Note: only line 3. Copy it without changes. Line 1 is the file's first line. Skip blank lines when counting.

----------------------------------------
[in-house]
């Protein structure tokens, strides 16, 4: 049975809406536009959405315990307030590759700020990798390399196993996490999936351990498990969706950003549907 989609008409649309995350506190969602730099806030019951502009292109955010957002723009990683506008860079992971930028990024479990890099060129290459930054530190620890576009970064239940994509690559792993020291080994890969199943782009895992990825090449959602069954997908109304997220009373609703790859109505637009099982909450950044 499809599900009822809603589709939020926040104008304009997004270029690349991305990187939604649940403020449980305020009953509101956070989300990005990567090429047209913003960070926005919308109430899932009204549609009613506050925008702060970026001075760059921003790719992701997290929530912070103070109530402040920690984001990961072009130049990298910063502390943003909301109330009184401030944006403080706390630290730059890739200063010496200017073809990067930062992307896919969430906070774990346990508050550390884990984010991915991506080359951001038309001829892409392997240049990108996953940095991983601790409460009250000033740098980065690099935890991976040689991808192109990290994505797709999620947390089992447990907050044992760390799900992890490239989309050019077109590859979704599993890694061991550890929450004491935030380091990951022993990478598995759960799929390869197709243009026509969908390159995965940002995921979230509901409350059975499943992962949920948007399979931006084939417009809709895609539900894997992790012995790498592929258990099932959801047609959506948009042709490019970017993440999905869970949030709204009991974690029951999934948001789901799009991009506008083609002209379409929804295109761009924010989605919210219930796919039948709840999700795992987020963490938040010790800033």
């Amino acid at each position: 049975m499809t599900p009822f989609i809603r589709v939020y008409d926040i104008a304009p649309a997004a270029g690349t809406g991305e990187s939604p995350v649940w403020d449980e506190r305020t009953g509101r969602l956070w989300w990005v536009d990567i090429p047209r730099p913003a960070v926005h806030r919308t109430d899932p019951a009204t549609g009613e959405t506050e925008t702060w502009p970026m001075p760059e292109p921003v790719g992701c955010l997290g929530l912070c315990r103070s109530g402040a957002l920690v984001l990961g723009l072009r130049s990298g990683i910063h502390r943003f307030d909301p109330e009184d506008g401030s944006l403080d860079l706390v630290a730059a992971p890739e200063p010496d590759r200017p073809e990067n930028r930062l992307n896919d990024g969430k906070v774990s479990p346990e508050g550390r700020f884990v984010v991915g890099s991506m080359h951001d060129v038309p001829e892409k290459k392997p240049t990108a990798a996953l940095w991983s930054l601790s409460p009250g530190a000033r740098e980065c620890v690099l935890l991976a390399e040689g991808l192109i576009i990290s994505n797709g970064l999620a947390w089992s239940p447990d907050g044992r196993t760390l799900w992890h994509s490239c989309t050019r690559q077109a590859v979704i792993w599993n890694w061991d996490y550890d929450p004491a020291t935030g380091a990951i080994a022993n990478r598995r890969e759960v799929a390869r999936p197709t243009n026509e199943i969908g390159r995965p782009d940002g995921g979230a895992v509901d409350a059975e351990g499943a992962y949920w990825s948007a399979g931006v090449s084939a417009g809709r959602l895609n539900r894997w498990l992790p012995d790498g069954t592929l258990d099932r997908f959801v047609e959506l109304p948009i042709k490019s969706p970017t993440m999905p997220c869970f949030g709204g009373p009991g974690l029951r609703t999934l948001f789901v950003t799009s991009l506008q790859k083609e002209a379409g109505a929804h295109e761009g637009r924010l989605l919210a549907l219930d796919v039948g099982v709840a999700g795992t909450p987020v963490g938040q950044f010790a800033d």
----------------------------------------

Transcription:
């Amino acid at each position: 049975m499809t599900p009822f989609i809603r589709v939020y008409d926040i104008a304009p649309a997004a270029g690349t809406g991305e990187s939604p995350v649940w403020d449980e506190r305020t009953g509101r969602l956070w989300w990005v536009d990567i090429p047209r730099p913003a960070v926005h806030r919308t109430d899932p019951a009204t549609g009613e959405t506050e925008t702060w502009p970026m001075p760059e292109p921003v790719g992701c955010l997290g929530l912070c315990r103070s109530g402040a957002l920690v984001l990961g723009l072009r130049s990298g990683i910063h502390r943003f307030d909301p109330e009184d506008g401030s944006l403080d860079l706390v630290a730059a992971p890739e200063p010496d590759r200017p073809e990067n930028r930062l992307n896919d990024g969430k906070v774990s479990p346990e508050g550390r700020f884990v984010v991915g890099s991506m080359h951001d060129v038309p001829e892409k290459k392997p240049t990108a990798a996953l940095w991983s930054l601790s409460p009250g530190a000033r740098e980065c620890v690099l935890l991976a390399e040689g991808l192109i576009i990290s994505n797709g970064l999620a947390w089992s239940p447990d907050g044992r196993t760390l799900w992890h994509s490239c989309t050019r690559q077109a590859v979704i792993w599993n890694w061991d996490y550890d929450p004491a020291t935030g380091a990951i080994a022993n990478r598995r890969e759960v799929a390869r999936p197709t243009n026509e199943i969908g390159r995965p782009d940002g995921g979230a895992v509901d409350a059975e351990g499943a992962y949920w990825s948007a399979g931006v090449s084939a417009g809709r959602l895609n539900r894997w498990l992790p012995d790498g069954t592929l258990d099932r997908f959801v047609e959506l109304p948009i042709k490019s969706p970017t993440m999905p997220c869970f949030g709204g009373p009991g974690l029951r609703t999934l948001f789901v950003t799009s991009l506008q790859k083609e002209a379409g109505a929804h295109e761009g637009r924010l989605l919210a549907l219930d796919v039948g099982v709840a999700g795992t909450p987020v963490g938040q950044f010790a800033d």